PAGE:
Adhik. XXXIV (59) teaches that those meditations on Brahman for which the texts assign one and the same fruit are optional, there being no reason for their being cumulated.—Adhik. XXXV (60) decides that those meditations, on the other hand, which refer to special wishes may be cumulated or optionally employed according to choice.—Adhik. XXXVI (61-66) extends this conclusion to the meditations connected with constituent elements of action, such as the udgitha.
Adhik. I (1-17) proves that the knowledge of Brahman is not kratvartha, i.e. subordinate to action, but independent.—Adhik. II (18-20) confirms this conclusion by showing that the state of the pravrajins is enjoined by the sacred law, and that for them vidya only is prescribed, not action.—Adhik. III (21, 22) decides that certain clauses forming part of vidyas are not mere stutis (arthavadas), but themselves enjoin the meditation.—The legends recorded in the Vedanta-texts are not to be used as subordinate members of acts, but have the purpose of glorifying—as arthavadas—the injunctions with which they are connected (Adhik. IV, 23, 24).—For all these reasons the urdhvaretasa/h/ require no actions but only knowledge (Adhik. V, 25).—Nevertheless the actions enjoined by Scripture, such as sacrifices, conduct of certain kinds, &c., are required as conducive to the rise of vidya in the mind (Adhik. VI, 26, 27).—Certain relaxations, allowed by Scripture, of the laws regarding food, are meant only for cases of extreme need (Adhik. VII, 28-3l).—The a/s/ramakarma/n/i are obligatory on him also who does not strive after mukti (Adhik. VIII, 32-35).—Those also who, owing to poverty and so on, are ana/s/rama have claims to vidya (Adhik. IX, 36-39).—An urdhvaretas cannot revoke his vow (Adhik. X, 40).—Expiation of the fall of an urdhvaretas (Adhik. XI, 41, 42).—Exclusion of the fallen urdhvaretas in certain cases (Adhik. XII, 43).—Those meditations, which are connected with subordinate members of the sacrifice, are the business of the priest, not of the yajamana (Adhik. XIII, 44-46).—B/ri/. Up. III, 5, 1 enjoins mauna as a third in addition to balya and pa/nd/itya (Adhik. XIV, 47-49).—By balya is to be understood a childlike innocent state of mind (Adhik. XV, 50).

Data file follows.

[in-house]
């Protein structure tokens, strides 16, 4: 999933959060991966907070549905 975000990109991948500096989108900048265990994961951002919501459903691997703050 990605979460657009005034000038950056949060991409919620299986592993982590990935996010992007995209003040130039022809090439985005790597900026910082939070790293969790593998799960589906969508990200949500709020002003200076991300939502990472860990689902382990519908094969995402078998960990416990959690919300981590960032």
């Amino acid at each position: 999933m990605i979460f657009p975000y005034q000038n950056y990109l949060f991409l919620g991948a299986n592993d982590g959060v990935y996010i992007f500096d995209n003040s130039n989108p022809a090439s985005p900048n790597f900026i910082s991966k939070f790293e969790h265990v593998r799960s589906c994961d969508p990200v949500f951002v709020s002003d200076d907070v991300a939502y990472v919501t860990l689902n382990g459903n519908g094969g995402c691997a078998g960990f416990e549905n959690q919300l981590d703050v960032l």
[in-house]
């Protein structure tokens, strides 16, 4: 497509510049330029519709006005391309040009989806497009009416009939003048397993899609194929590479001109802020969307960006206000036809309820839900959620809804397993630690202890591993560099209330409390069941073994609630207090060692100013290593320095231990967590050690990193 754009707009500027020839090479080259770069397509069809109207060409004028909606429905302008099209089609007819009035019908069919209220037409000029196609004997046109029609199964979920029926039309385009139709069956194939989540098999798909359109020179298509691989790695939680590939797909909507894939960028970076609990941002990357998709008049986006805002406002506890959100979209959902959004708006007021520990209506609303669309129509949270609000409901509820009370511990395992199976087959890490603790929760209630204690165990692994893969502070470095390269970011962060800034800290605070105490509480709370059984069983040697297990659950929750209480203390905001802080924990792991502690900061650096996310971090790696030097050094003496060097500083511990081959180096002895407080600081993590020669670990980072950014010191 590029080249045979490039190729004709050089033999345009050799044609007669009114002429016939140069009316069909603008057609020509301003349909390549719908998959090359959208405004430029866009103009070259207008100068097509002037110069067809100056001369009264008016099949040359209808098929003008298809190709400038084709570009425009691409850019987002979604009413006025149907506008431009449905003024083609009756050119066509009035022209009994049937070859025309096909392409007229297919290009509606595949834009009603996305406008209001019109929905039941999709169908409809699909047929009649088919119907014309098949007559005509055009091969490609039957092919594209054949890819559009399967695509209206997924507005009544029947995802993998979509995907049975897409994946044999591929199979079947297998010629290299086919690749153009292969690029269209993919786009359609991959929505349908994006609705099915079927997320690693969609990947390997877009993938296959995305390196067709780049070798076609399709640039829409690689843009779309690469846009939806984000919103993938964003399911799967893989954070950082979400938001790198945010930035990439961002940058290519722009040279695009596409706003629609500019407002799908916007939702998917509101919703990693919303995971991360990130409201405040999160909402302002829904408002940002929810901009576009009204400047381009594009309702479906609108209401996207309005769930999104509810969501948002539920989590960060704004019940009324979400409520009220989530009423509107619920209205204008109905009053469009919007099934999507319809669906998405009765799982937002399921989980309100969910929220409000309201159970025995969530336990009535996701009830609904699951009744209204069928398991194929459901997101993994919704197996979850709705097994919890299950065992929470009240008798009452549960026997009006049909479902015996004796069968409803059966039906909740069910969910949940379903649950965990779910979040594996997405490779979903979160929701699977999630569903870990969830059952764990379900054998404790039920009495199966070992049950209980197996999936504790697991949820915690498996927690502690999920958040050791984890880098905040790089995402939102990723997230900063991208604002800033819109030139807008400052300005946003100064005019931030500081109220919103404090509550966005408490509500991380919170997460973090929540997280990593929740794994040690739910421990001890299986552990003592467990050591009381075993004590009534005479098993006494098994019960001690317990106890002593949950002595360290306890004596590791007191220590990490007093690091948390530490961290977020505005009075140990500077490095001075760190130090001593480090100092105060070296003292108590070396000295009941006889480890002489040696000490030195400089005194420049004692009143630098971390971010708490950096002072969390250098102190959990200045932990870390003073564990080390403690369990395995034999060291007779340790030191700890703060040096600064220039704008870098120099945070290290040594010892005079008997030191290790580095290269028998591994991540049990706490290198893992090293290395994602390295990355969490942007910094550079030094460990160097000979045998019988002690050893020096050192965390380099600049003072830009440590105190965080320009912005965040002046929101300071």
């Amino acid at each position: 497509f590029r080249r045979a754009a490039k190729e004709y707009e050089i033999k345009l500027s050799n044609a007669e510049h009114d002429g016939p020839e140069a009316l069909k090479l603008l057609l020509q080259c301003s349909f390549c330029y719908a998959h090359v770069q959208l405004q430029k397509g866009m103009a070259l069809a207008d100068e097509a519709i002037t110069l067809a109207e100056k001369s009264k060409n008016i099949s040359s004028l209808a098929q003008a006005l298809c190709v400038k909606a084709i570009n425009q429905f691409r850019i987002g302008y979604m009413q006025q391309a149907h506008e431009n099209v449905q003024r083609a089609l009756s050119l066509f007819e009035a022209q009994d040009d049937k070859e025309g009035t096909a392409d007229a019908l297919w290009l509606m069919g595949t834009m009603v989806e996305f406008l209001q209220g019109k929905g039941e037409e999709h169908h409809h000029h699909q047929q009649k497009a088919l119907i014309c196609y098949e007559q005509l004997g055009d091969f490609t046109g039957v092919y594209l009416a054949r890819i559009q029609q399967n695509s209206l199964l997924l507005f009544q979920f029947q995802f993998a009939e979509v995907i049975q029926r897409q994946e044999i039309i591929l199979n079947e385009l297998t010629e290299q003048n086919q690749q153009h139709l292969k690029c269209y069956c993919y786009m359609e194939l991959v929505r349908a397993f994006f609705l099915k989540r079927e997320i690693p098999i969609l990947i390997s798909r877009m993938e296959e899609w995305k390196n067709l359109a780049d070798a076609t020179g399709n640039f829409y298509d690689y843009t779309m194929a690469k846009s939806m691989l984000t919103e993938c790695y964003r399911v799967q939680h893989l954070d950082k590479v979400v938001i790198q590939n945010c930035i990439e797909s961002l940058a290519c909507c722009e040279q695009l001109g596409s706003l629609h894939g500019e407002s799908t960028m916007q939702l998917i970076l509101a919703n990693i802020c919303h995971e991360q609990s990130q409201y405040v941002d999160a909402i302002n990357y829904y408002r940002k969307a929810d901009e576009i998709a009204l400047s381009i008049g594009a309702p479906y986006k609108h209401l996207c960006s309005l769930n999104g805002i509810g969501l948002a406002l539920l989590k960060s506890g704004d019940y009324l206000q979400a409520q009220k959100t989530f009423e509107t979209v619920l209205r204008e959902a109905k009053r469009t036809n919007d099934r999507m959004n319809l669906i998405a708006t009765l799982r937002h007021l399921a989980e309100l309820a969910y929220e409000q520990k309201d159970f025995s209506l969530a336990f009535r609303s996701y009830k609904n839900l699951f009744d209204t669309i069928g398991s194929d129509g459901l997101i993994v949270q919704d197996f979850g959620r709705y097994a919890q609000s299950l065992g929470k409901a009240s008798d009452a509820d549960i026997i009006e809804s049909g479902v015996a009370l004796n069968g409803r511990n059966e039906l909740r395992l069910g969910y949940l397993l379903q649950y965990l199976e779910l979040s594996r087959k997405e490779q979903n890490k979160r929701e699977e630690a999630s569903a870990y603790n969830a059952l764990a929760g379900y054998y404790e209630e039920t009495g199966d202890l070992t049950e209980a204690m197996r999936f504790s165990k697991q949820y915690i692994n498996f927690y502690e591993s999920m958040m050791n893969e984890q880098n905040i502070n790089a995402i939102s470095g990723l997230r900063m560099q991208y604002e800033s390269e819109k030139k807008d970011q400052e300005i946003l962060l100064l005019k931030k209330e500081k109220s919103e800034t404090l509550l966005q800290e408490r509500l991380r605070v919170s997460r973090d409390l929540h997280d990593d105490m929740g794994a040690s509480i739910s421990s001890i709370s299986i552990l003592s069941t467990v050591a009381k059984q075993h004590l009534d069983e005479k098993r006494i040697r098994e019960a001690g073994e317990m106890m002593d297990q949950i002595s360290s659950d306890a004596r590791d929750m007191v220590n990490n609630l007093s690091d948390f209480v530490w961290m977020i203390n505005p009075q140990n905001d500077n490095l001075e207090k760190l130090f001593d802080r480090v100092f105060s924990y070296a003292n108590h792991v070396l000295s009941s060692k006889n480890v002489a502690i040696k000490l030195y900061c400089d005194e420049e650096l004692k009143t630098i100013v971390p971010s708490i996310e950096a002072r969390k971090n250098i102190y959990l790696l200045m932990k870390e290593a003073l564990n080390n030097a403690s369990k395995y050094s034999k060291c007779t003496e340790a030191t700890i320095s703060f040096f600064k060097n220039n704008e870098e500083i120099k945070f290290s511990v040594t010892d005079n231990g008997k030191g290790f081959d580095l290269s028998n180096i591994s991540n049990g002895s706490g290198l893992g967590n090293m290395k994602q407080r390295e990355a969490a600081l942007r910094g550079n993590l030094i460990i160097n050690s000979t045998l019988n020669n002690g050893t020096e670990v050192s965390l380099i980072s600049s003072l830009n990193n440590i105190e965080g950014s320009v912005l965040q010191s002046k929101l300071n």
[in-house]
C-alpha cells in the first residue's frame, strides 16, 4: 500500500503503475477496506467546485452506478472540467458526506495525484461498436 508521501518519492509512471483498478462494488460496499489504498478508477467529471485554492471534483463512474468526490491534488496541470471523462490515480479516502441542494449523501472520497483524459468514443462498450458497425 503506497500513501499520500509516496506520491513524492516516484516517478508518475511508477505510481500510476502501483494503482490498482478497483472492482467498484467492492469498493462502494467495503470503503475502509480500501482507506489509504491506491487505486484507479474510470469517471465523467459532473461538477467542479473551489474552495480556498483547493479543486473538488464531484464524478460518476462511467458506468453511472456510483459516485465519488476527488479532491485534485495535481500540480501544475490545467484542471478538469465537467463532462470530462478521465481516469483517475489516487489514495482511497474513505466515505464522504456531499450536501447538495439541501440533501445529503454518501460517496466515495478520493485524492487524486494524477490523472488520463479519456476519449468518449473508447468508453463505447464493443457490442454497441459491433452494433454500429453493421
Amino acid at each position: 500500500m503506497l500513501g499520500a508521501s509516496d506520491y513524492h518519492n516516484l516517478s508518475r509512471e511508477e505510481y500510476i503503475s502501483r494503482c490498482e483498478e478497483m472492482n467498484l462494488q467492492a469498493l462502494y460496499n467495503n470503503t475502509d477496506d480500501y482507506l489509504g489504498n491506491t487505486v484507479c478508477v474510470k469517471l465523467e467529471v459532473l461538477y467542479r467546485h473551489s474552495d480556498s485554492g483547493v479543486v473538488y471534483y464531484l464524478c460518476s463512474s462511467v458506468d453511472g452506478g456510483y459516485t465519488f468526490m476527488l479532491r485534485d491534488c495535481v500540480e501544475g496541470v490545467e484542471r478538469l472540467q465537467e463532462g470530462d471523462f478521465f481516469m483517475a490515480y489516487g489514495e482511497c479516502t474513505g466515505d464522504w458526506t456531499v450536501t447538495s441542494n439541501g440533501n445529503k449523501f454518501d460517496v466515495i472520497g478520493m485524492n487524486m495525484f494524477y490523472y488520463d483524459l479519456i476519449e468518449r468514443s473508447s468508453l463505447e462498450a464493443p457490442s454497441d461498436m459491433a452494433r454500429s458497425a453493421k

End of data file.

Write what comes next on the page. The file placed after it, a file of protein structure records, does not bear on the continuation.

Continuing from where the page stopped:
Sutras 51 and 52 discuss, according to Ramanuja, the question when the vidya, which is the result of the means described in III, 4, arises. Sutra 51 treats of that vidya whose result is mere exaltation (abhyudaya), and states that ’it takes place in the present life, if there is not present an obstacle in the form of a prabalakarmantara (in which latter case the vidya arises later only), on account of Scripture declaring this (in various passages).’—Sutra 52, ’Thus there is also absence of a definite rule as to (the time of origination of) that knowledge whose fruit is release, it being averred concerning that one also that it is in the same condition (i.e. of sometimes having an obstacle, sometimes not).’—Sa@nkara, who treats the two Sutras as two adhikara/n/as, agrees as to the explanation of 51, while, putting a somewhat forced interpretation on 52, he makes it out to mean that a more or less is possible only in the case of the sagu/n/a-vidyas.